Monroe Township High School

A 6,500-square-foot addition is proposed for the high school on the north side to generate six classrooms for 150 seats.

“The space really lends itself to a nice addition,” Alderiso said, adding the addition will be an outgrowth of the existing building.

The estimated costs of the addition and renovations is between $4-5 million. The costs include both hard and soft costs.

Next steps

Alderiso said they will develop the plans into three separate projects and submit them to the New Jersey Department of Education (NJDOE) for review and approval.

“They (NJDOE) generally review these plans for educational adequacy when you are modifying a building and footprint of students,” he said.

The developed plans will include each space with furniture and explain its purpose, size and proposed load for the space.

The district’s long-range facilities plan will be amended and Alderiso said his firm will look at the district’s updated demographic study projections and enter all the new data into the proposed plans of “where the district was, where the district is today and where the district is anticipated going.”

Skurbe said the updated demographic study is expected to be ready for the board in February.

“Once the NJDOE approves the submissions, which has a cost estimate for each school, they will come back to the district with a preliminary eligible cost,” Alderiso said. “They will indicate what state share is for each school. The numbers we included does not include the state share you would get. The state share would come off the top of these numbers and then from there, once approved and once you accept preliminary eligible costs, you move towards a referendum.”

Alderiso said the state share is calculated by the school funding formula, which takes into account renovations and additions, socioeconomic makeup of each school district, unhoused students, and square footage.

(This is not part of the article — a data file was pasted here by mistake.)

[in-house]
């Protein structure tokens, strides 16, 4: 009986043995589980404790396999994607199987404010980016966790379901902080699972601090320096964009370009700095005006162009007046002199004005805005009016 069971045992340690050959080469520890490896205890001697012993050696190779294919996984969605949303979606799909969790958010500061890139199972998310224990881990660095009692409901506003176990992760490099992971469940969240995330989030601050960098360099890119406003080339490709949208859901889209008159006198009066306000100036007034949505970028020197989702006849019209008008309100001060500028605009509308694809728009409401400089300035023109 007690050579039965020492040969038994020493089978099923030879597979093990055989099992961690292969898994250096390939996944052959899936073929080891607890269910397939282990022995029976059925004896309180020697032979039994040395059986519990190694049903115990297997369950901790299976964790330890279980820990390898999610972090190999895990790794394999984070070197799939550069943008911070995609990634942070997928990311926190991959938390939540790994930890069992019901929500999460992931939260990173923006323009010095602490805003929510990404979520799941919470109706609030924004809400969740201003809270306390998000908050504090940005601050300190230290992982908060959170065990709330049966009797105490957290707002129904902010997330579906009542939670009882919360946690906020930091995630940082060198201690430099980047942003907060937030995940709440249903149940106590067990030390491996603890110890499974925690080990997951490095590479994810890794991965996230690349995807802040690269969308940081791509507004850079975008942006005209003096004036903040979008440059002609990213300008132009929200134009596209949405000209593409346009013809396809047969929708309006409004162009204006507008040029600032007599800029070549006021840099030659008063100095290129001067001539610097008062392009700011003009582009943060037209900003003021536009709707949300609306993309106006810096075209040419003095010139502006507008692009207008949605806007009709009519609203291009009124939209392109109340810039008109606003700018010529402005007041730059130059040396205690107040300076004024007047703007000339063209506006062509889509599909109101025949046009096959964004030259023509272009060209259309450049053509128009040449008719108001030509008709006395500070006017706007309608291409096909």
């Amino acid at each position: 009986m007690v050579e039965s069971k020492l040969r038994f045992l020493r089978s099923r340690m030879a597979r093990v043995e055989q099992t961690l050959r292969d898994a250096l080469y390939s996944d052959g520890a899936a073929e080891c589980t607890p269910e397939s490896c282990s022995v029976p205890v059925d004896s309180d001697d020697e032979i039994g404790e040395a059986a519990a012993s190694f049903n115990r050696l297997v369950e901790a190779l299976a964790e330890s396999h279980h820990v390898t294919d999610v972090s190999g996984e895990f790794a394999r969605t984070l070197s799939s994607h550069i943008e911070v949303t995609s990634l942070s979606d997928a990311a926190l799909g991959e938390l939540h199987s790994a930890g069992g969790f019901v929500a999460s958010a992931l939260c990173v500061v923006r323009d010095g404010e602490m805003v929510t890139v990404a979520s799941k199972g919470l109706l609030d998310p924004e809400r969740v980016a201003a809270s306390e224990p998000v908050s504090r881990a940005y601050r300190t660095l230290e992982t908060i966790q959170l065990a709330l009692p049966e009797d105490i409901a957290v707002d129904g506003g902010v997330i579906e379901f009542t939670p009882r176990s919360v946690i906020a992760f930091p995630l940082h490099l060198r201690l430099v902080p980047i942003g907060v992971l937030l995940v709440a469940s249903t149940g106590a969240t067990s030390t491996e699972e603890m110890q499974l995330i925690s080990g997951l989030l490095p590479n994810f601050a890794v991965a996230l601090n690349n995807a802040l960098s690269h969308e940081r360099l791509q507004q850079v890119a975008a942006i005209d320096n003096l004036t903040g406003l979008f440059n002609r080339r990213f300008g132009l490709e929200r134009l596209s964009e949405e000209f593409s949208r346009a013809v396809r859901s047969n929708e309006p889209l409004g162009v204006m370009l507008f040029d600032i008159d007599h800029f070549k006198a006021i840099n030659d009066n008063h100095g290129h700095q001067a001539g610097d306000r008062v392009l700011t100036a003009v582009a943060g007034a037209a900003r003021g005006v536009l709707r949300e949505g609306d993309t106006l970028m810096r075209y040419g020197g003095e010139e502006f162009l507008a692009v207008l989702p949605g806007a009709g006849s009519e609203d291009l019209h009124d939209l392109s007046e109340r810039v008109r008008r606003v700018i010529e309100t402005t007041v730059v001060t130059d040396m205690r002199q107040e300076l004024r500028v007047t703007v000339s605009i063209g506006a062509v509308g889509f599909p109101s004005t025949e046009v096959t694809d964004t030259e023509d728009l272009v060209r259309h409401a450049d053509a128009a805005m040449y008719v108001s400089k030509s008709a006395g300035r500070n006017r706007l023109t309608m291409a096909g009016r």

“Depending on actual renovation and addition amounts, it may wind up with more favorable numbers,” Alderiso said, adding it’s best to follow NJDOE facility standards.

Past referendums and studies

Last year, the administration had engaged in a limited design study to explore design costs for the construction of a new school facility at the site of Applegarth Elementary School similar to the Claremont Elementary School in Franklin Township, Somerset County.

In 2018 and 2019, the Monroe district attempted to address the dire needs of student enrollment growth through referendums; however, voters defeated both referendums.

Voters defeated a two-question, $146 million referendum in March 2019. The first question asked voters if they were in favor of building a new middle school on a 35-acre site at Applegarth and Cranbury Station roads. The school would have housed 1,000 students and cost $75 million to build. The first question was defeated by 995 votes.

The second question asked voters if they were in favor of building an addition to Monroe Township High School at a cost of $71 million. The proposed high school addition was contingent on the passage of the middle school question. The second question was defeated by 1,152 votes.

In 2018, a $68.8 million referendum that proposed the construction of a new middle school was defeated by 143 votes. A third proposed referendum was deferred due to the novel coronavirus pandemic.

Contact Kathy Chang at